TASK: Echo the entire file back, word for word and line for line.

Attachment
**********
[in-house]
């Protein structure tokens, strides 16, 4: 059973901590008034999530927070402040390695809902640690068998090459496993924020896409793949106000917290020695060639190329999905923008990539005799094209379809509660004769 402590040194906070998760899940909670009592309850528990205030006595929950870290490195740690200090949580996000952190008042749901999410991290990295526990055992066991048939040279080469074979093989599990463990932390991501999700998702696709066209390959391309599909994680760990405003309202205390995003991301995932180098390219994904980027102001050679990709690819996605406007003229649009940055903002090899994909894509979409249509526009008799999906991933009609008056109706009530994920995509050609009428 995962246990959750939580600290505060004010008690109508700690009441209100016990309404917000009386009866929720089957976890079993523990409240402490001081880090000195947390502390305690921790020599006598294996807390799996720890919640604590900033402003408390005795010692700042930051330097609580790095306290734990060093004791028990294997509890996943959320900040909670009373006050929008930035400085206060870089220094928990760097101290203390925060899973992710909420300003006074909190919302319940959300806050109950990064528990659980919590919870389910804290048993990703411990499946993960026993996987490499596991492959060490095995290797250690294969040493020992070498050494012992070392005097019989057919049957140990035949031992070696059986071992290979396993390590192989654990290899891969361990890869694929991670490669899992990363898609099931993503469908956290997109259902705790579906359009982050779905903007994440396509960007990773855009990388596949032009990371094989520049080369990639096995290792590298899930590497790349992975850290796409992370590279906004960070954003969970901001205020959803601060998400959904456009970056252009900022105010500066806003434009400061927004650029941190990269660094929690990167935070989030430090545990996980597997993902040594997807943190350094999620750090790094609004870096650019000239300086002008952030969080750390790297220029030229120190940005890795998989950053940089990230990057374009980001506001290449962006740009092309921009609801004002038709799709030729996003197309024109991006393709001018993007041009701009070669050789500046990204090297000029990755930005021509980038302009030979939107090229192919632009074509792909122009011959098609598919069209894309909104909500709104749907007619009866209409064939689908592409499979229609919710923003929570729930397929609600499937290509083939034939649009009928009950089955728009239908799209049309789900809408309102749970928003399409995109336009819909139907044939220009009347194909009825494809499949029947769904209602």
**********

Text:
[in-house]
């Protein structure tokens, strides 16, 4: 059973901590008034999530927070402040390695809902640690068998090459496993924020896409793949106000917290020695060639190329999905923008990539005799094209379809509660004769 402590040194906070998760899940909670009592309850528990205030006595929950870290490195740690200090949580996000952190008042749901999410991290990295526990055992066991048939040279080469074979093989599990463990932390991501999700998702696709066209390959391309599909994680760990405003309202205390995003991301995932180098390219994904980027102001050679990709690819996605406007003229649009940055903002090899994909894509979409249509526009008799999906991933009609008056109706009530994920995509050609009428 995962246990959750939580600290505060004010008690109508700690009441209100016990309404917000009386009866929720089957976890079993523990409240402490001081880090000195947390502390305690921790020599006598294996807390799996720890919640604590900033402003408390005795010692700042930051330097609580790095306290734990060093004791028990294997509890996943959320900040909670009373006050929008930035400085206060870089220094928990760097101290203390925060899973992710909420300003006074909190919302319940959300806050109950990064528990659980919590919870389910804290048993990703411990499946993960026993996987490499596991492959060490095995290797250690294969040493020992070498050494012992070392005097019989057919049957140990035949031992070696059986071992290979396993390590192989654990290899891969361990890869694929991670490669899992990363898609099931993503469908956290997109259902705790579906359009982050779905903007994440396509960007990773855009990388596949032009990371094989520049080369990639096995290792590298899930590497790349992975850290796409992370590279906004960070954003969970901001205020959803601060998400959904456009970056252009900022105010500066806003434009400061927004650029941190990269660094929690990167935070989030430090545990996980597997993902040594997807943190350094999620750090790094609004870096650019000239300086002008952030969080750390790297220029030229120190940005890795998989950053940089990230990057374009980001506001290449962006740009092309921009609801004002038709799709030729996003197309024109991006393709001018993007041009701009070669050789500046990204090297000029990755930005021509980038302009030979939107090229192919632009074509792909122009011959098609598919069209894309909104909500709104749907007619009866209409064939689908592409499979229609919710923003929570729930397929609600499937290509083939034939649009009928009950089955728009239908799209049309789900809408309102749970928003399409995109336009819909139907044939220009009347194909009825494809499949029947769904209602």